North Ayrshire’s Heritage Centre was celebrating its own history last week as the team marked 63 years since it first opened its doors.

On June 25 back in 1957 the North Ayrshire Museum in Saltcoats officially opened to the public.

The Heritage Centre brings together all aspects of the area’s rich history under one roof.

With an artefact collection of local, regional and national importance, many objects are displayed on a permanent basis along with regularly changing temporary exhibitions.

Items on permanent display include a 13th century carved stone sarcophagus, fossilised tree trunks, part of a stone Celtic cross and the Ardrossan Burgh Fire Engine, built in 1866 and used during the First World War.

The museum was originally Ardrossan Parish Church, built in 1773. This old church was the third site of the Parish Church of Ardrossan.

At the Manse Street entrance is the Session House. It was built in the 18th century and was used by the church session for meetings and to house the gravedigger’s tools.

During World War II the building was used as a civil defence post and in 1946 it was taken over by Kerr & Co. House Furnishers of Ardrossan and used as a furniture store.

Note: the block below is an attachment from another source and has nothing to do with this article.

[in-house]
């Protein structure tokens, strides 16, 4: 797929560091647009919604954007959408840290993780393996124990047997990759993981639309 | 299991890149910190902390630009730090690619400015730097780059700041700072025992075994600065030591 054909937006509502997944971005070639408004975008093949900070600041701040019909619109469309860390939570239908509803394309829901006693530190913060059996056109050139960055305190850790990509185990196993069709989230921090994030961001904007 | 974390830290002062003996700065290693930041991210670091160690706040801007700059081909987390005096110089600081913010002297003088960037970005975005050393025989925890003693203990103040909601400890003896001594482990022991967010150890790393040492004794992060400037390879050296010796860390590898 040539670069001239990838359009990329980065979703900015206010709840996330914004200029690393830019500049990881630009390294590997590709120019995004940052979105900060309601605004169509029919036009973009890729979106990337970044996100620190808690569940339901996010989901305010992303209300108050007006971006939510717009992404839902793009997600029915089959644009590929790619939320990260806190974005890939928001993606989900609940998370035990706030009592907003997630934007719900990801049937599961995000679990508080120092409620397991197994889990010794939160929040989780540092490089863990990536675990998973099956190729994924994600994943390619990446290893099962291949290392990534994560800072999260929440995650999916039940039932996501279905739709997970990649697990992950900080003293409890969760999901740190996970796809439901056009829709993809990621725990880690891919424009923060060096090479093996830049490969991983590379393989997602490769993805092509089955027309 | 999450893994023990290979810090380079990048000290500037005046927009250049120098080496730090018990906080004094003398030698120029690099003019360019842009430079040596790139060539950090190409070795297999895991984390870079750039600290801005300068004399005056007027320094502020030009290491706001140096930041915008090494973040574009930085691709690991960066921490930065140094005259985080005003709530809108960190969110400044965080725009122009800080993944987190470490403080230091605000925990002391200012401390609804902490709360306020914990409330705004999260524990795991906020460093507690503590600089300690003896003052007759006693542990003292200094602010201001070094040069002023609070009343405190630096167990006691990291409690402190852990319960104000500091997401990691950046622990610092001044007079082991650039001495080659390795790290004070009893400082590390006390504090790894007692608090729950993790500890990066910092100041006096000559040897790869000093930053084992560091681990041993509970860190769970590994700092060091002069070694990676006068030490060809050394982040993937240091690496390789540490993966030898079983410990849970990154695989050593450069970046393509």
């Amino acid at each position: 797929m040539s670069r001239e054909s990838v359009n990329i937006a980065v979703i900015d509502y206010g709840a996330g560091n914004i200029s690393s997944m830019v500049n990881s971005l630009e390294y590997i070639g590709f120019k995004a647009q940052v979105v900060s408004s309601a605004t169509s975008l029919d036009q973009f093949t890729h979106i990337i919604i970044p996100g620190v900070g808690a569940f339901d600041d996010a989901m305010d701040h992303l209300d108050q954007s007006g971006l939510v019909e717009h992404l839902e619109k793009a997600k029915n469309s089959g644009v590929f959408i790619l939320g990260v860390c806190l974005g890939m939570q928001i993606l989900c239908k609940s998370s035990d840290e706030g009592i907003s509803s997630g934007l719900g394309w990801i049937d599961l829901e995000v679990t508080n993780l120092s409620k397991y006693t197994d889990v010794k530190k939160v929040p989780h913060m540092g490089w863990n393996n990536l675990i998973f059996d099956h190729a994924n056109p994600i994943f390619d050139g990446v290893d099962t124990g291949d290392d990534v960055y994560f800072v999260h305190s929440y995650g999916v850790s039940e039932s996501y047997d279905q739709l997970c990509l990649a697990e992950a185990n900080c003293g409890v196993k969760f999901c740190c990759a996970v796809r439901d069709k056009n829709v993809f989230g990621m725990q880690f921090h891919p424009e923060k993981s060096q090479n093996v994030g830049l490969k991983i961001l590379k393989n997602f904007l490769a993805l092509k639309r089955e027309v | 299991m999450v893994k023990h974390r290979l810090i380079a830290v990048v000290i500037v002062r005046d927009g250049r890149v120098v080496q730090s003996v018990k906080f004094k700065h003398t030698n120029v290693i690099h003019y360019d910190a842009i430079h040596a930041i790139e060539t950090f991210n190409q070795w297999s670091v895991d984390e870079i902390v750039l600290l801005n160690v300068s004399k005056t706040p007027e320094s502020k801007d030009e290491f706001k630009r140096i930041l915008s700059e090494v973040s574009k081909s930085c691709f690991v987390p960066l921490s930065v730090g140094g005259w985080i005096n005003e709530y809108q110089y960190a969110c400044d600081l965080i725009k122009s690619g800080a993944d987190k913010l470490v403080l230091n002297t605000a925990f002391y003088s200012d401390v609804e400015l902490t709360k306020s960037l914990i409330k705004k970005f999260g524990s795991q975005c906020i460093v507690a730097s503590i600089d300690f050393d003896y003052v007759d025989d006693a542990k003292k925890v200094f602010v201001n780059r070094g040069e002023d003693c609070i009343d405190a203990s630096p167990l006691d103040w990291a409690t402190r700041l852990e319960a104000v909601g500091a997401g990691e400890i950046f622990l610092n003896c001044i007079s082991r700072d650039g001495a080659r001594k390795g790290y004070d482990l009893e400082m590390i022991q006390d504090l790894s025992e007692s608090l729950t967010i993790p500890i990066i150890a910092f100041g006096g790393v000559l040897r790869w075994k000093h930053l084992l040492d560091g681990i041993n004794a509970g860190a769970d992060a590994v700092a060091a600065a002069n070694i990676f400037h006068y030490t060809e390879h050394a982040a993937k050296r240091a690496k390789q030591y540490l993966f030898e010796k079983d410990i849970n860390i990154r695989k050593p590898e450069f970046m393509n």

In the early 1950s Owen Kelly, a keen local historian and collector, wished to preserve the local history of the area for future generations. He put together a committee to establish a North Ayrshire Museum within the Three Towns Area and persuaded the councils of Ardrossan, Saltcoats and Stevenston to assist in the purchase of the Ardrossan Parish Church.

Establishing the museum was no easy task and although assistance was received from local and national government bodies, the expected cost of repairing and renovating the building proved higher than anticipated. With a shortfall of £500 an appeal was put to the public to help raise the money still needed. A letter was drafted and an article posted in the Ardrossan and Saltcoats Herald. The appeal was successful and the building was opened as The North Ayrshire Museum on Tuesday, June 25 1957. Once it had opened there was a charge of sixpence to browse around the exhibits. There was also a museum association that you could subscribe to annually for 2/6.

The grounds of the museum were cleared in 1967 to form a cemetery lawn - all illegible headstones were removed and the remainder set around the perimeter walls. The grounds were first used shortly after the church opened and the last internment was in 1915.

Of the original 451 memorials 192 remain and a full report on them is kept in the museum for public consultation.

Families of interest buried here include relations of poet Robert Service as well as Edgar Allan Poe, the Allans of the Allan line, the Smiths of the City Shipping Line, the Workmans (famous marine engineers in Belfast) and Betsy Miller – the first female sea captain.

The museum continued to be privately run until 1974.

In 1976 it became part of Cunninghame District Council and today it is the North Ayrshire Heritage Centre run by North Ayrshire Council.

The building is listed Category B for its heritage interest, making it the perfect historical venue for a collection of exhibits of regional and national significance.